The large canvas artwork “Judith Beheading Holofernes,” which, according to some experts, was created by Italian artist Caravaggio, can be put up for sale this summer. Despite the fact that art experts have not come to a consensus about the authorship of the realist painting found in the attic, its preliminary assessment is somewhat stunning.
Sellers who insist that the large-scale religious piece of art is the author’s version of “Judith Beheading Holofernes,” painted in 1607, believe that it costs from 100 to 150 million euros (from 114 to 171 million US dollars). French art critic Eric Turkin announced this number based on the price of 160 million euros, for which the Amsterdam Rijksmuseum and the Paris Louvre jointly bought portraits by Rembrandt in 2016.
Caravaggio’s art piece was discovered in 2014 during the cleaning of a leaking attic in a large house in Toulouse. For two years, the world knew nothing about the discovery until it was presented in the Ministry of Culture of France in 2016. The government imposed a 30-month ban on the export of “Judith Beheading Holofernes” to give the Louvre some time to decide whether to buy it. The museum rejected the deal, and when the restriction expired in December 2018, the authorities allowed to sell the canvas on the open market.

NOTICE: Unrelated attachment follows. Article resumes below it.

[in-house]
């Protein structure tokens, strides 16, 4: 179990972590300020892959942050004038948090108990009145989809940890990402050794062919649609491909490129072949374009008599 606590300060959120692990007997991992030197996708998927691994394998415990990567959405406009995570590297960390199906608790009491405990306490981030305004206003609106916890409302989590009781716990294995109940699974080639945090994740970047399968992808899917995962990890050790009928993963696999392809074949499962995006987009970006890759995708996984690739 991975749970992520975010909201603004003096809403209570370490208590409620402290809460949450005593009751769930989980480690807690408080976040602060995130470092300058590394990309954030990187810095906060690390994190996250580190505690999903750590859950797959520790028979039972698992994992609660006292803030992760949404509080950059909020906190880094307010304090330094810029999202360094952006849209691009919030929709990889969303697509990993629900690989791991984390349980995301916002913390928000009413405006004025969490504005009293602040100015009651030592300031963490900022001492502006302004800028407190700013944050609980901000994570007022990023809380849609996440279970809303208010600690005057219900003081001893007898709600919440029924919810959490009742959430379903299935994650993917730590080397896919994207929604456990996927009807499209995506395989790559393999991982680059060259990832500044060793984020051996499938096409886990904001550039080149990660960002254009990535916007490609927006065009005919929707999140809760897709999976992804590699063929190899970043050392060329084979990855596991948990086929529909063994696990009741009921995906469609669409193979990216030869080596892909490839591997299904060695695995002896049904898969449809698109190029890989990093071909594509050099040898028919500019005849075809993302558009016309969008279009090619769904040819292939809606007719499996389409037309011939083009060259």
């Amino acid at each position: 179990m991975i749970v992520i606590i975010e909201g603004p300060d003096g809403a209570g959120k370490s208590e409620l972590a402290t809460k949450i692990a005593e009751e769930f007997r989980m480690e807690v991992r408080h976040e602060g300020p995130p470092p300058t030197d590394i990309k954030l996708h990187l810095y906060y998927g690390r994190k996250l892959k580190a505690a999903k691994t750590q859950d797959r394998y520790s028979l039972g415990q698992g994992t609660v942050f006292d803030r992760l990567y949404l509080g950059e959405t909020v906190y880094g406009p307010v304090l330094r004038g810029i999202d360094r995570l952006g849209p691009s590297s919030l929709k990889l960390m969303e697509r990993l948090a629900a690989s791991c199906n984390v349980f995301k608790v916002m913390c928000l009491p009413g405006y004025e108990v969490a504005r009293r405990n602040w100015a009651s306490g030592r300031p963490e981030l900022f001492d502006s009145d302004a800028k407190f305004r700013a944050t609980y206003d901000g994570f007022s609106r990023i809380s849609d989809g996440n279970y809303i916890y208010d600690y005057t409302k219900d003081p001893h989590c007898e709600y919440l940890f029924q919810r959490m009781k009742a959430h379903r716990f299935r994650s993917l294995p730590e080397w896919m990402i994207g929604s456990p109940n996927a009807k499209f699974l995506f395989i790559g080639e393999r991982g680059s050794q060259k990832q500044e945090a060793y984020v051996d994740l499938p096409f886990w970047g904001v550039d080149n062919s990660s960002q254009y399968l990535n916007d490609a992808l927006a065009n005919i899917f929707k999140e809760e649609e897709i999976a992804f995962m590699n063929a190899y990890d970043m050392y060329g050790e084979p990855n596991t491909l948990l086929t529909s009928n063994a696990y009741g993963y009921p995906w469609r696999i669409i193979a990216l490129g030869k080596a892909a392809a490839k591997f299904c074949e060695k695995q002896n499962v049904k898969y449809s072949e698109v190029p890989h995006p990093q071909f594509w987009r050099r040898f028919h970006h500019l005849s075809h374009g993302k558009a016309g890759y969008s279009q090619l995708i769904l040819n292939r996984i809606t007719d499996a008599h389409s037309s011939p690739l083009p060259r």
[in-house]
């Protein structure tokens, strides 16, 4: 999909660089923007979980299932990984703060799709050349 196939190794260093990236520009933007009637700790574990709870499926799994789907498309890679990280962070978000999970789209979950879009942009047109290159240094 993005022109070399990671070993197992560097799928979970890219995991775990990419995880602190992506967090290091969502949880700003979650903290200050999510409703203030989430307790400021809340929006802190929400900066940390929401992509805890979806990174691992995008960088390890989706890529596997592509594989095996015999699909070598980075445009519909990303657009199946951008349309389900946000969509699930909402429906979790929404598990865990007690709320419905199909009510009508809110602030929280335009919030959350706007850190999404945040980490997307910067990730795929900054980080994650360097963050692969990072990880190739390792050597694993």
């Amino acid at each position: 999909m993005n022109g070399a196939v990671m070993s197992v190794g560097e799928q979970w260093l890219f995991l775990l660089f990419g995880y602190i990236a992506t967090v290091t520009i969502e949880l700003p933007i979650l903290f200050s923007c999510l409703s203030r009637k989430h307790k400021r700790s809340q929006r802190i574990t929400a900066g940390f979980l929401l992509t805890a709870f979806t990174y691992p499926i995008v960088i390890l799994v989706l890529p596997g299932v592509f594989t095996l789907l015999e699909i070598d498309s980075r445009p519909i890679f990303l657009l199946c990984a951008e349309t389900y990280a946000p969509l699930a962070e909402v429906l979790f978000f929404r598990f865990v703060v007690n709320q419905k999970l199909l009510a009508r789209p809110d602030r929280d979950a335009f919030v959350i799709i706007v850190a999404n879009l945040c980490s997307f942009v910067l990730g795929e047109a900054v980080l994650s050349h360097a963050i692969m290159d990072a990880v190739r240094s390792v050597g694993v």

As evidence that the newly discovered painting is the second version of the legendary biblical scene, historians cite a letter by the Flemish painter Frans Pourbus the Younger who saw it in 1607 at the painter and art dealer Louis Finson, a disciple of Caravaggio. After that, there are gaps in the history of the artwork, which, according to Turkin, are explained by the fact that Caravaggio was completely out of fashion from 1650 to 1950. His paintings were worthless, and no one was looking for them.
Meanwhile, it is widely known that Finson made a copy of “Judith Beheading Holofernes,” and art critic Mina Gregory believes that the discovered canvas belongs to him. Those who support the version of Caravaggio’s authorship, indicate the overall quality of art piece and the presence of pentimento (corrections). They show that the artist made amendments during the creation of the composition, which does not happen with copies.
From March 1 to March 9, 2019, a newly discovered version of “Judith Beheading Holofernes” was exhibited in the Colnaghi Art Gallery in London.